For nearly seven months, everything the New York Rangers did worked.
Playing a defensive-first style, the Rangers baffled teams inside their own blue-line, getting every player, regardless of skill-sets, to get down and block shots and keep quality scoring chances away from goalie Henrik Lundqvist.
And for a long time, it garnered serious success. The Rangers defensive unit became quickly regarded as one of the best in the entire NHL, and New York sprung to the top of the Eastern Conference because of it.
As the saying goes, after all, defense wins championships.
But as the first-seeded Rangers entered the playoffs, it appeared as if the grimacing system they played — which forced them to play in their own zone for the majority of every game — had finally caught up with them.
Likewise, their shots-against-per-game, at 27.8, ranked in the top-10 in the NHL, as well.
In the post-season, those numbers got even better. They had an identical number for shots-against-per-game at 27.8, but their goals-allowed-per-game dropped to 2.15.
Still, there was a difference in their play.
As their opponents knew, the longer the Rangers had to play, the better chance there would be that they would finally break. It would only be a matter of time, people assumed, that playing in their own zone for so long would finally beat them.
The Senators almost did it. The Capitals came even closer.
And in the Eastern Conference Finals, the New Jersey Devils finally did.
Playing in 14 playoff games before that series appeared to leave the Rangers tired, but don’t tell that to head coach John Tortorella. After every loss in that series — including the season-ending game six overtime loss — Tortorella insisted his team wasn’t tired.
For the first time all season, the Rangers defense finally seemed to stop their offense. When they finally got out of their own end, it appeared that they nothing left in their legs to put together any offensive magic.
Now, combine the toughest forecheck they had seen to date, and it all adds up to a fatigued team.
Even later in that series, when New York went down, it looked as if they unraveled. After forward Marian Gaborik missed a blocked shot in game five that turned into a Devils goal, he was benched for the first half of the third period by Tortorella.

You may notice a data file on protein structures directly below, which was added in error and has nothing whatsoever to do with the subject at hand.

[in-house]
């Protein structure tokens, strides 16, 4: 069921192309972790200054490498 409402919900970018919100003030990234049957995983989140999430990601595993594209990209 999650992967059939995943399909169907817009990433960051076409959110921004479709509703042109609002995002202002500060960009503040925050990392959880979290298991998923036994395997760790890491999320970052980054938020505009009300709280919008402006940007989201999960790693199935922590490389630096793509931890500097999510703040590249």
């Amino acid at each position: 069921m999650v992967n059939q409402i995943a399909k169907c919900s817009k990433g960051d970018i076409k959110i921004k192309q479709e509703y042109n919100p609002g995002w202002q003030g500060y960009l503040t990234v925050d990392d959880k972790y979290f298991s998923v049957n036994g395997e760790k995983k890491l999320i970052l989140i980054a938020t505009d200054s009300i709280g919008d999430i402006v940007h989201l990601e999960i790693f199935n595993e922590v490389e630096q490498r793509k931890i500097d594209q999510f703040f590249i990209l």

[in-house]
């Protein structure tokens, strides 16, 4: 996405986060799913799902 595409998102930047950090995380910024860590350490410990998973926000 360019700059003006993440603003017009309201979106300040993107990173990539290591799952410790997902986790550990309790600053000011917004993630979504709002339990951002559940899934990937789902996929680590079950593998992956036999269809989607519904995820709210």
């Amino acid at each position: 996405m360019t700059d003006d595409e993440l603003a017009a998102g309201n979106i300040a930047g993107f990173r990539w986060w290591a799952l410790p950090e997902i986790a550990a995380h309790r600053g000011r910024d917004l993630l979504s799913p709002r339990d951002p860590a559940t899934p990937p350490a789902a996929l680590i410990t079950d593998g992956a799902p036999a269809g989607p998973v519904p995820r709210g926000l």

So, given the fact that their system didn’t give the Rangers enough to win a Stanley Cup in 2011-2012, it remains up in the air if they will keep it moving forward.
Based on Tortorella’s comments all season, it doesn’t appear as if they will be jumping ship on anything they did last season.
As it is every year, adjustments will need to be made in New York. For starters, Tortorella will have to teach the system to newly-acquired star forward Rick Nash. Nash is known for his offensive talents and has never been on a team that has focused on defense as much as the Rangers, so it will be interesting to see how he plays there.
Next, the Rangers will have to look deep in the mirror to see what they can do to make sure their defensemen can last an entire season — and playoffs — without getting fatigued the way they did last year. Whether that means they should make small revisions to their system and not play such a rigorous defense style remains unknown. Only time can tell that.
When the 2012-2013 season finally begins, there will be several unknowns around the Rangers. None will be more compelling than to see how, or what, they will change from a year ago.
No person involved with that team wants to relive the look of every Rangers player lying gassed on the ice watching Devils’ forward Adam Henrique celebrate the goal that ended there season again. That much is known.